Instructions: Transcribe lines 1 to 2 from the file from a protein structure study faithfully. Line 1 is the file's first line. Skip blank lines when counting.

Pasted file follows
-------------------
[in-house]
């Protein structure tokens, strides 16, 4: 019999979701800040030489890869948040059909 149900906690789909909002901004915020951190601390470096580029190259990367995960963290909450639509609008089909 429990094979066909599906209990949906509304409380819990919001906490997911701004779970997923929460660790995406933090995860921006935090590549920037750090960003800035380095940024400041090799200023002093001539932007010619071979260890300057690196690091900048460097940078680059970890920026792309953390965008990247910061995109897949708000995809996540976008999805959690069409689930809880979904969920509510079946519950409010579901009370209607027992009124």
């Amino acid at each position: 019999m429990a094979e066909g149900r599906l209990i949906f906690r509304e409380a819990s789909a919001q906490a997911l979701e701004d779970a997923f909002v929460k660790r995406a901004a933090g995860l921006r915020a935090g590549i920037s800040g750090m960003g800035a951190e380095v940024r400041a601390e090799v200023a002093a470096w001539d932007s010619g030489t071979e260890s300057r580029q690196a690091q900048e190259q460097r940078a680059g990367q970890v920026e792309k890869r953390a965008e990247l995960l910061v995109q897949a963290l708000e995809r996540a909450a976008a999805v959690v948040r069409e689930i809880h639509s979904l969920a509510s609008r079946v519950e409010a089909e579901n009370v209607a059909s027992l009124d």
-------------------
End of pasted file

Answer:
[in-house]
């Protein structure tokens, strides 16, 4: 019999979701800040030489890869948040059909 149900906690789909909002901004915020951190601390470096580029190259990367995960963290909450639509609008089909 429990094979066909599906209990949906509304409380819990919001906490997911701004779970997923929460660790995406933090995860921006935090590549920037750090960003800035380095940024400041090799200023002093001539932007010619071979260890300057690196690091900048460097940078680059970890920026792309953390965008990247910061995109897949708000995809996540976008999805959690069409689930809880979904969920509510079946519950409010579901009370209607027992009124």